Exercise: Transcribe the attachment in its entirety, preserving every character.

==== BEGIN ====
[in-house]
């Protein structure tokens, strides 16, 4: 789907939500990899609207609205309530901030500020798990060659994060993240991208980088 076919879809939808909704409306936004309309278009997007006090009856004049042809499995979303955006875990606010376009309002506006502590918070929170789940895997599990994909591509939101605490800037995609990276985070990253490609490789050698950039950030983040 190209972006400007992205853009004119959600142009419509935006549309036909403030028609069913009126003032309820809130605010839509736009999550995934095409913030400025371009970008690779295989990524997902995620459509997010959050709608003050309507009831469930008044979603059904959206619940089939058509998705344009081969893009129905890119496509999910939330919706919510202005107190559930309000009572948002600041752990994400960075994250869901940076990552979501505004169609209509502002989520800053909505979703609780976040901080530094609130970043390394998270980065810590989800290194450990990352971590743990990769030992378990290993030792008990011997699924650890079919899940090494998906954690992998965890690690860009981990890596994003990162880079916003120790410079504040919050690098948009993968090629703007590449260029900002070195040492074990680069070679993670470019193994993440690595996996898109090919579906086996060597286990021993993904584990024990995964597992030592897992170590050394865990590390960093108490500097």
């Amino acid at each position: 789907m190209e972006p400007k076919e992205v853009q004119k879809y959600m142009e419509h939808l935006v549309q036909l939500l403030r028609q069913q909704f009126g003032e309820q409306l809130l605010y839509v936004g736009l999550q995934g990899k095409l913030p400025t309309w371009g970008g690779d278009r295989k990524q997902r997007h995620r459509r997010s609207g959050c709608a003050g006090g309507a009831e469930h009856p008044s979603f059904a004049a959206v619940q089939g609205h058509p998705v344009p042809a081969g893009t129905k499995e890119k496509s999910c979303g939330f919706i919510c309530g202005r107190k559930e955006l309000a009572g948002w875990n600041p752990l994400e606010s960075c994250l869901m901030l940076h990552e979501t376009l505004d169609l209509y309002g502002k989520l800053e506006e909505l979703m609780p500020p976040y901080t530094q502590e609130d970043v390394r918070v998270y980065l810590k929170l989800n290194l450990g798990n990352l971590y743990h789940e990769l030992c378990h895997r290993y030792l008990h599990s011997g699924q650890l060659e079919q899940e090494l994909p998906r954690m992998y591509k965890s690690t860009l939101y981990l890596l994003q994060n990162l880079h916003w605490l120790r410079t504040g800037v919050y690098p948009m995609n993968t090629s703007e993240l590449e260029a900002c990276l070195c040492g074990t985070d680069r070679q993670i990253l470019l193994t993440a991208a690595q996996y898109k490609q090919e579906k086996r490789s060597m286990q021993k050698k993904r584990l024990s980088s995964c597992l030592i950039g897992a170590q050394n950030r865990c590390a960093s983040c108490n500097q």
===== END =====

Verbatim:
[in-house]
């Protein structure tokens, strides 16, 4: 789907939500990899609207609205309530901030500020798990060659994060993240991208980088 076919879809939808909704409306936004309309278009997007006090009856004049042809499995979303955006875990606010376009309002506006502590918070929170789940895997599990994909591509939101605490800037995609990276985070990253490609490789050698950039950030983040 190209972006400007992205853009004119959600142009419509935006549309036909403030028609069913009126003032309820809130605010839509736009999550995934095409913030400025371009970008690779295989990524997902995620459509997010959050709608003050309507009831469930008044979603059904959206619940089939058509998705344009081969893009129905890119496509999910939330919706919510202005107190559930309000009572948002600041752990994400960075994250869901940076990552979501505004169609209509502002989520800053909505979703609780976040901080530094609130970043390394998270980065810590989800290194450990990352971590743990990769030992378990290993030792008990011997699924650890079919899940090494998906954690992998965890690690860009981990890596994003990162880079916003120790410079504040919050690098948009993968090629703007590449260029900002070195040492074990680069070679993670470019193994993440690595996996898109090919579906086996060597286990021993993904584990024990995964597992030592897992170590050394865990590390960093108490500097």
């Amino acid at each position: 789907m190209e972006p400007k076919e992205v853009q004119k879809y959600m142009e419509h939808l935006v549309q036909l939500l403030r028609q069913q909704f009126g003032e309820q409306l809130l605010y839509v936004g736009l999550q995934g990899k095409l913030p400025t309309w371009g970008g690779d278009r295989k990524q997902r997007h995620r459509r997010s609207g959050c709608a003050g006090g309507a009831e469930h009856p008044s979603f059904a004049a959206v619940q089939g609205h058509p998705v344009p042809a081969g893009t129905k499995e890119k496509s999910c979303g939330f919706i919510c309530g202005r107190k559930e955006l309000a009572g948002w875990n600041p752990l994400e606010s960075c994250l869901m901030l940076h990552e979501t376009l505004d169609l209509y309002g502002k989520l800053e506006e909505l979703m609780p500020p976040y901080t530094q502590e609130d970043v390394r918070v998270y980065l810590k929170l989800n290194l450990g798990n990352l971590y743990h789940e990769l030992c378990h895997r290993y030792l008990h599990s011997g699924q650890l060659e079919q899940e090494l994909p998906r954690m992998y591509k965890s690690t860009l939101y981990l890596l994003q994060n990162l880079h916003w605490l120790r410079t504040g800037v919050y690098p948009m995609n993968t090629s703007e993240l590449e260029a900002c990276l070195c040492g074990t985070d680069r070679q993670i990253l470019l193994t993440a991208a690595q996996y898109k490609q090919e579906k086996r490789s060597m286990q021993k050698k993904r584990l024990s980088s995964c597992l030592i950039g897992a170590q050394n950030r865990c590390a960093s983040c108490n500097q």